1.7.2006   

EN

Official Journal of the European Union

C 154/23


Action brought on 13 February 2006 — Duyster v Commission

(Case F-18/06)

(2006/C 154/56)

Language of the case: Dutch

Parties

Applicant: Tinike Duyster (Oetrange, Luxembourg) (represented by: W.H.A.M. van den Muijsenbergh, lawyer)

Defendant: Commission of the European Communities

Form of order sought

The applicant claims that the Tribunal should:

Annul the Appointing Authority's decision of 17 November 2005 to send the applicant on parental leave from 8 November 2004 until an unspecified date;

Annul the Appointing Authority's decision of 6 April 2005;

Annul the decision to grant parental leave from 1 November 2004 to 30 April 2005 inclusive, and/or the salary slip for November 2004, and/or the Commission's decision of 30 November 2004 not to take account of the request for deferment or cancellation of the parental leave;

Find that from 1 November 2004 (or 8 November 2004) until 30 April 2005 inclusive the applicant had all the substantive rights connected with the active service of an official and that therefore payment according to her grade and step must be made to her with retroactive effect;

Find that this payment must be made with interest for late payment;

Find that the applicant may still request parental leave (even if, after the date when judgment is delivered, her son is more than or nearly 12 years old) since the failure to approve the request submitted is the Commission's fault; alternatively, that, since the Commission is responsible for the applicant's inability to take parental leave, she must be paid compensation corresponding to the loss of the benefits for parental leave, insurance, seniority, pension rights, appraisal reports and promotion opportunities; or, in the further alternative, that she must be paid damages for the period of parental leave not taken for loss of the benefits for parental leave, insurance and pension rights;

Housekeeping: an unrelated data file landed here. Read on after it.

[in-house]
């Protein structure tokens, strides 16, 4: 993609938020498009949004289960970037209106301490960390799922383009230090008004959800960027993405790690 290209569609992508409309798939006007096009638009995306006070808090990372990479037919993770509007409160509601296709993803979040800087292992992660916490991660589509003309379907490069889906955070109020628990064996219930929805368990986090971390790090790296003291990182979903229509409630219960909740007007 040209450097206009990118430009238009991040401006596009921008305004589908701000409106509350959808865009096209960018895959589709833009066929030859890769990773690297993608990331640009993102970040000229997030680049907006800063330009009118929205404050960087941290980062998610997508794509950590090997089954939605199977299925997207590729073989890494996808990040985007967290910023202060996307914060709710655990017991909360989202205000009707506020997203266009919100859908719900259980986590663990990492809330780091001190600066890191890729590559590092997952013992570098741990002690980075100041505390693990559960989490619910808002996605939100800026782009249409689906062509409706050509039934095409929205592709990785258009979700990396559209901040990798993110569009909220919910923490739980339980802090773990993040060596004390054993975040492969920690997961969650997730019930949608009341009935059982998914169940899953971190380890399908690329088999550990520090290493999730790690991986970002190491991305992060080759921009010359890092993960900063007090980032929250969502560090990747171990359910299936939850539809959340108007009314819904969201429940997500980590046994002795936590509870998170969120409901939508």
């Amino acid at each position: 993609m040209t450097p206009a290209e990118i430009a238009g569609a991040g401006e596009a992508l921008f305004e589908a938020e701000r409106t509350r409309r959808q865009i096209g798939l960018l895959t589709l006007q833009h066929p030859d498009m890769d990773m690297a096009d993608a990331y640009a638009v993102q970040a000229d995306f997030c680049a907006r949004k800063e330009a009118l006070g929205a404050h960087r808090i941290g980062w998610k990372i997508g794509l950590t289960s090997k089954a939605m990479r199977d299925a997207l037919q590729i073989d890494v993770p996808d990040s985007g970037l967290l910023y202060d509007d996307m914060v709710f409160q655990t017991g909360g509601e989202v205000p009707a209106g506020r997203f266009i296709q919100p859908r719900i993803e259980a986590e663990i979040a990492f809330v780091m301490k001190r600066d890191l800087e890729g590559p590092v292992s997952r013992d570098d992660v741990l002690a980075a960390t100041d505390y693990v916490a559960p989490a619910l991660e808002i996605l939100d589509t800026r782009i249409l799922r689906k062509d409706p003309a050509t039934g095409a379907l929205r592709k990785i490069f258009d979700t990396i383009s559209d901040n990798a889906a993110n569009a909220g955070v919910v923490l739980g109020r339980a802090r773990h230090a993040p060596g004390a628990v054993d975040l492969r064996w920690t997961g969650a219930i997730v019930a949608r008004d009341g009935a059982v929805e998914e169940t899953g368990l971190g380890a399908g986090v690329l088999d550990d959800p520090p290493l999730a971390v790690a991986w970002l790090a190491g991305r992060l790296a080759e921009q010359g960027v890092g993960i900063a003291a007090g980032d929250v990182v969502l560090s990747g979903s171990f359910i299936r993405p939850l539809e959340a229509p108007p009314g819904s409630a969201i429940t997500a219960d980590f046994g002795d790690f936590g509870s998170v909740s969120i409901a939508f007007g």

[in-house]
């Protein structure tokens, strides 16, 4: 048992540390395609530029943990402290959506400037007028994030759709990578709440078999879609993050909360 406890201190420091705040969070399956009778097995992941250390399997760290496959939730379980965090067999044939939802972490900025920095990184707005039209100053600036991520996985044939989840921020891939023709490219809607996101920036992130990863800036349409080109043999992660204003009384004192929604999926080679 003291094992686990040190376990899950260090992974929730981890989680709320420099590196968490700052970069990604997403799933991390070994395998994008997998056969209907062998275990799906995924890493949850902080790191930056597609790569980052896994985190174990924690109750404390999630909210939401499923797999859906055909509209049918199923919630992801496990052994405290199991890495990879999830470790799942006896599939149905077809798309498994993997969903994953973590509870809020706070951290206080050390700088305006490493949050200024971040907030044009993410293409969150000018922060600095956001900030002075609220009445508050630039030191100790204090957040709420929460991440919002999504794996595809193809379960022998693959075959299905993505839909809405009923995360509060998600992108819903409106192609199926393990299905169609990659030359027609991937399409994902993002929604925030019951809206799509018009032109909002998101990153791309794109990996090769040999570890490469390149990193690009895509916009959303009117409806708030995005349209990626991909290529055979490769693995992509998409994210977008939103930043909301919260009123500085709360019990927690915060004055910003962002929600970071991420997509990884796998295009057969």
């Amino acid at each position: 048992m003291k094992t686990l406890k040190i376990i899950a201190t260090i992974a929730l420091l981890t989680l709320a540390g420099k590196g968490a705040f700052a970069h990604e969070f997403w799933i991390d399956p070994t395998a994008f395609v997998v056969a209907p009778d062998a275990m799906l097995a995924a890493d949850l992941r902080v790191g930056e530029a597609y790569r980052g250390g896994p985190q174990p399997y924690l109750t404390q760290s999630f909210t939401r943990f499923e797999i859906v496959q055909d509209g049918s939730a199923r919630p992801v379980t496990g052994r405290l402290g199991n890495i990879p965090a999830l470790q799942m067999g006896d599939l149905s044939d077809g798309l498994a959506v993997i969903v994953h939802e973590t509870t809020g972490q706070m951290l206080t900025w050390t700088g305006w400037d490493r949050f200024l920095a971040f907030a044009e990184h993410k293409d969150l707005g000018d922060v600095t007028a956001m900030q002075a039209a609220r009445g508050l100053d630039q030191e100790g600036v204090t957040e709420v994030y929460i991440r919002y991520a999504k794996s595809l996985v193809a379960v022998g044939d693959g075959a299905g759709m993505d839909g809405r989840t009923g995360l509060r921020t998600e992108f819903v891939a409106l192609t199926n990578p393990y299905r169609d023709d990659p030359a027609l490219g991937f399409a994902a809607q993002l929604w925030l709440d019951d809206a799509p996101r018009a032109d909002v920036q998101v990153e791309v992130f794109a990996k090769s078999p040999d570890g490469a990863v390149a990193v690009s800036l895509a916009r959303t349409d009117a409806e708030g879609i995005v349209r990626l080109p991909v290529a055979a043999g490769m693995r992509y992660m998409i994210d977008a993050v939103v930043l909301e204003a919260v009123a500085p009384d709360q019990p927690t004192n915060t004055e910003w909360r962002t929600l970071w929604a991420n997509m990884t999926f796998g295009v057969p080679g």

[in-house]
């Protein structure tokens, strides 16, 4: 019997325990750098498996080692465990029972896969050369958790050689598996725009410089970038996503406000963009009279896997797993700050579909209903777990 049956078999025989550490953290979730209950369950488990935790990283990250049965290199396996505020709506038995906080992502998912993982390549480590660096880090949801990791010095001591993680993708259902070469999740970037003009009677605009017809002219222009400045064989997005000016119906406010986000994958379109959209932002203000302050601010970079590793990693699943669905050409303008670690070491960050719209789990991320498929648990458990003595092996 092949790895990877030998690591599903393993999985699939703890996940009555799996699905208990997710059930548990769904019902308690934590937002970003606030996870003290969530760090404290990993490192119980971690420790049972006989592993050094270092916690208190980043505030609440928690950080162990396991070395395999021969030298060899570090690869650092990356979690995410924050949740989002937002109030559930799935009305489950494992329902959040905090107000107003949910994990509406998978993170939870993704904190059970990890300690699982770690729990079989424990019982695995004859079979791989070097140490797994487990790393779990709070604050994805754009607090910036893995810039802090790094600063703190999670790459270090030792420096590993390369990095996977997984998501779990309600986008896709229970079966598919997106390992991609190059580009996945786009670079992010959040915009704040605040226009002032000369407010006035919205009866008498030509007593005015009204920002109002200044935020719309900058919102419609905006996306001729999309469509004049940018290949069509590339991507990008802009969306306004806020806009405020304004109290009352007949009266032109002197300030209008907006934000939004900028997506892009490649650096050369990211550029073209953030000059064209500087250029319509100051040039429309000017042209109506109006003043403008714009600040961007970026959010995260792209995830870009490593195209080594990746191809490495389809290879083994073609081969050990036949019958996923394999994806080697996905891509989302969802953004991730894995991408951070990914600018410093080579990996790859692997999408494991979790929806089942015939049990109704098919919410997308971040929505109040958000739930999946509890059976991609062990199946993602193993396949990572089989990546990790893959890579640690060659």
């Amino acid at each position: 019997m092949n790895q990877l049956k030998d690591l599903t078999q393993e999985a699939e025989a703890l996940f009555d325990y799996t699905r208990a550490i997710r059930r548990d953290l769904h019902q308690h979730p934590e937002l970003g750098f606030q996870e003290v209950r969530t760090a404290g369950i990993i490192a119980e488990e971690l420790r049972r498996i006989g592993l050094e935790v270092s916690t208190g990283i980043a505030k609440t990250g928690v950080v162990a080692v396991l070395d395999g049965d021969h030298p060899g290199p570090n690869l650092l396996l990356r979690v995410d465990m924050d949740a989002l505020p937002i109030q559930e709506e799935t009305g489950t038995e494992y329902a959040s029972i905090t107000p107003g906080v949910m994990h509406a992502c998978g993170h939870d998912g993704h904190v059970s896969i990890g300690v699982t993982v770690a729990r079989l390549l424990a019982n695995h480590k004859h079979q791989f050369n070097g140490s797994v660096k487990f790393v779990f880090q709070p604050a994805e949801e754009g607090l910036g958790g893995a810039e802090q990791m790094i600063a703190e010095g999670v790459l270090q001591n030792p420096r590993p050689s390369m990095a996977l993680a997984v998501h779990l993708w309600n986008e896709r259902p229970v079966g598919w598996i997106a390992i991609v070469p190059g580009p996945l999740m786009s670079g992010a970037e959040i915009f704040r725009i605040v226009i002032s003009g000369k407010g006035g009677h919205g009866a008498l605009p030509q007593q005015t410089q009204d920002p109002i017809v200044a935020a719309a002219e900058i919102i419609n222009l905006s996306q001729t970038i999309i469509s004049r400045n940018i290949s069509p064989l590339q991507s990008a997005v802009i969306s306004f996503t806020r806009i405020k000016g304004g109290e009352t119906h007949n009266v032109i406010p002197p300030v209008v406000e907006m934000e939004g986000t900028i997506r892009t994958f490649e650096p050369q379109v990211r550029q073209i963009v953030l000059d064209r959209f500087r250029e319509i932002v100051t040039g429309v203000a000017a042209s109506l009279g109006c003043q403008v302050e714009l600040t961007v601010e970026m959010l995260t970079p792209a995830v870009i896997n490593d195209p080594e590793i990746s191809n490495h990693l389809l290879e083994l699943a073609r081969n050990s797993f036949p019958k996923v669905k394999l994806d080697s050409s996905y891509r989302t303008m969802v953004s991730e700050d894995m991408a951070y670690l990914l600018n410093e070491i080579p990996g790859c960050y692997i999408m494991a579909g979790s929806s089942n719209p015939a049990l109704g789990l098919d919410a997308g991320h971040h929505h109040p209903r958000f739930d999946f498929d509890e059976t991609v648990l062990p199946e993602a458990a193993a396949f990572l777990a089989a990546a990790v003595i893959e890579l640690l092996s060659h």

Order the defendant to pay compensation for the material and non-material damage caused by the decision of 17 November 2005, assessed at EUR 4 000 and EUR 5 000 respectively;

Order the defendant to pay EUR 2 500 as compensation for the uncertainty caused to the applicant regarding her status as an official and the non-material damage resulting from that uncertainty;

Compensate the applicant for the value of seven days of parental leave;

Order the defendant to pay the costs.

Pleas in law and main arguments

In Case F-51/05, (1) the applicant already challenged the fact that the Commission granted her parental leave for the period from 1 November 2004 to 30 April 2005. In this case, she challenges the Appointing Authority's decision, taken in the meantime, of 17 November 2005, which set the date of the start of the parental leave as 8 November 2004.

In support of her action, the applicant submits that the decision of 17 November 2005 infringed the Treaty, the Staff Regulations and a number of legal principles. In particular, according to the applicant, that decision: (i) contains errors including, for example, an incorrect statement about a Court of First Instance case; (ii) is inaccurate for a number of reasons including, among others, a failure to specify on which of the applicant's complaints the decision is based, a failure to include the date of the end of the parental leave and a failure to include a description of the decision's effects; (iii) is drafted in a language other than that used by the applicant, in breach of Article 21 EC; (iv) does not cite any legal basis; (v) contains contradictions; (vi) states insufficient reasons; (vii) has retroactive effect although there was no longer any application for parental leave pending; (viii) fails to take account of the fact that the Appointing Authority's original decisions over the whole period were unlawful; (ix) takes no account of the application to defer the parental leave.

Furthermore, the wording of the contested decision creates the impression that the applicant is at least in part responsible for the muddle, whereas she has acted very carefully and produced a large number of documents.


(1)  OJ C 217, 3.9.2005 (case initially registered before the Court of First Instance of the European Communities under number T-249/05 and transferred to the European Union Civil Service Tribunal by order of 15.12.2005).